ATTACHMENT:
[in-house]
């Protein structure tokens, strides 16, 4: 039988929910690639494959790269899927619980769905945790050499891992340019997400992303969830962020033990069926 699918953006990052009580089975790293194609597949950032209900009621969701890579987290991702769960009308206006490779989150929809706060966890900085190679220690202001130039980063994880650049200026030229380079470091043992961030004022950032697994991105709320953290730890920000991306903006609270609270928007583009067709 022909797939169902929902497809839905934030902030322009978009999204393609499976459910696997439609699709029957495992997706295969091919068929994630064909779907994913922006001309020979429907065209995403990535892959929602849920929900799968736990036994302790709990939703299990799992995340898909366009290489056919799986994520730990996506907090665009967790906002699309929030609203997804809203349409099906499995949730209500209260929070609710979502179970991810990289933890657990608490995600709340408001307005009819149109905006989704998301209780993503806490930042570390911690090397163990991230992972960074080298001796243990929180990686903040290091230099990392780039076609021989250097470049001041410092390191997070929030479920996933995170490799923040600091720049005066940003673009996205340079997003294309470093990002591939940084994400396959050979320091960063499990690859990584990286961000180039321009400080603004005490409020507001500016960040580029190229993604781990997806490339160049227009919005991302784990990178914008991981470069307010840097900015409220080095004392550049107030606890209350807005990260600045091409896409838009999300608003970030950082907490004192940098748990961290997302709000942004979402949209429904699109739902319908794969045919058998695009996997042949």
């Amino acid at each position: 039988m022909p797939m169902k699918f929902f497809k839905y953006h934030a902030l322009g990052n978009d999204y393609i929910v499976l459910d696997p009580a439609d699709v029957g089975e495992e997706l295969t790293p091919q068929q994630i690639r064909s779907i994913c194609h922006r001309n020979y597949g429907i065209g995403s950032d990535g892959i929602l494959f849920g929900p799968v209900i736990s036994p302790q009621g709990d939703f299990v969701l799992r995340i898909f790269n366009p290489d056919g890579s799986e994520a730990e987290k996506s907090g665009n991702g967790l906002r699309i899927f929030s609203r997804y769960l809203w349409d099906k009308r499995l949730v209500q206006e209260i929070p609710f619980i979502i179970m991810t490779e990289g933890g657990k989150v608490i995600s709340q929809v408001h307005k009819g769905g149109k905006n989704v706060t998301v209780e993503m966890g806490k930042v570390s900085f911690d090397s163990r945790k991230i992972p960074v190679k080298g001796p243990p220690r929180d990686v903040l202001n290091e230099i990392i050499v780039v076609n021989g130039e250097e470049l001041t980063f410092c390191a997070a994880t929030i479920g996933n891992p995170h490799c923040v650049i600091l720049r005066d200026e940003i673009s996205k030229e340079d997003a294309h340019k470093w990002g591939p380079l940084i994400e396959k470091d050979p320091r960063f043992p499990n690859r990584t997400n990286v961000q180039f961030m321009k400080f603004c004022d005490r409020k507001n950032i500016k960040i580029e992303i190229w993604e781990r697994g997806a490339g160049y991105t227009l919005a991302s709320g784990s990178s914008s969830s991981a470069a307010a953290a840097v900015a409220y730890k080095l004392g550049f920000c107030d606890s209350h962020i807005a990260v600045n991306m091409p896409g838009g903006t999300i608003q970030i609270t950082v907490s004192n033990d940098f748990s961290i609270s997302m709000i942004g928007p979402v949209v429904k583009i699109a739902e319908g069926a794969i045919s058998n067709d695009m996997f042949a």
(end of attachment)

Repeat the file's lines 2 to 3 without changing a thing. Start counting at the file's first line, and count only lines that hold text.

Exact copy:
């Protein structure tokens, strides 16, 4: 039988929910690639494959790269899927619980769905945790050499891992340019997400992303969830962020033990069926 699918953006990052009580089975790293194609597949950032209900009621969701890579987290991702769960009308206006490779989150929809706060966890900085190679220690202001130039980063994880650049200026030229380079470091043992961030004022950032697994991105709320953290730890920000991306903006609270609270928007583009067709 022909797939169902929902497809839905934030902030322009978009999204393609499976459910696997439609699709029957495992997706295969091919068929994630064909779907994913922006001309020979429907065209995403990535892959929602849920929900799968736990036994302790709990939703299990799992995340898909366009290489056919799986994520730990996506907090665009967790906002699309929030609203997804809203349409099906499995949730209500209260929070609710979502179970991810990289933890657990608490995600709340408001307005009819149109905006989704998301209780993503806490930042570390911690090397163990991230992972960074080298001796243990929180990686903040290091230099990392780039076609021989250097470049001041410092390191997070929030479920996933995170490799923040600091720049005066940003673009996205340079997003294309470093990002591939940084994400396959050979320091960063499990690859990584990286961000180039321009400080603004005490409020507001500016960040580029190229993604781990997806490339160049227009919005991302784990990178914008991981470069307010840097900015409220080095004392550049107030606890209350807005990260600045091409896409838009999300608003970030950082907490004192940098748990961290997302709000942004979402949209429904699109739902319908794969045919058998695009996997042949």
């Amino acid at each position: 039988m022909p797939m169902k699918f929902f497809k839905y953006h934030a902030l322009g990052n978009d999204y393609i929910v499976l459910d696997p009580a439609d699709v029957g089975e495992e997706l295969t790293p091919q068929q994630i690639r064909s779907i994913c194609h922006r001309n020979y597949g429907i065209g995403s950032d990535g892959i929602l494959f849920g929900p799968v209900i736990s036994p302790q009621g709990d939703f299990v969701l799992r995340i898909f790269n366009p290489d056919g890579s799986e994520a730990e987290k996506s907090g665009n991702g967790l906002r699309i899927f929030s609203r997804y769960l809203w349409d099906k009308r499995l949730v209500q206006e209260i929070p609710f619980i979502i179970m991810t490779e990289g933890g657990k989150v608490i995600s709340q929809v408001h307005k009819g769905g149109k905006n989704v706060t998301v209780e993503m966890g806490k930042v570390s900085f911690d090397s163990r945790k991230i992972p960074v190679k080298g001796p243990p220690r929180d990686v903040l202001n290091e230099i990392i050499v780039v076609n021989g130039e250097e470049l001041t980063f410092c390191a997070a994880t929030i479920g996933n891992p995170h490799c923040v650049i600091l720049r005066d200026e940003i673009s996205k030229e340079d997003a294309h340019k470093w990002g591939p380079l940084i994400e396959k470091d050979p320091r960063f043992p499990n690859r990584t997400n990286v961000q180039f961030m321009k400080f603004c004022d005490r409020k507001n950032i500016k960040i580029e992303i190229w993604e781990r697994g997806a490339g160049y991105t227009l919005a991302s709320g784990s990178s914008s969830s991981a470069a307010a953290a840097v900015a409220y730890k080095l004392g550049f920000c107030d606890s209350h962020i807005a990260v600045n991306m091409p896409g838009g903006t999300i608003q970030i609270t950082v907490s004192n033990d940098f748990s961290i609270s997302m709000i942004g928007p979402v949209v429904k583009i699109a739902e319908g069926a794969i045919s058998n067709d695009m996997f042949a």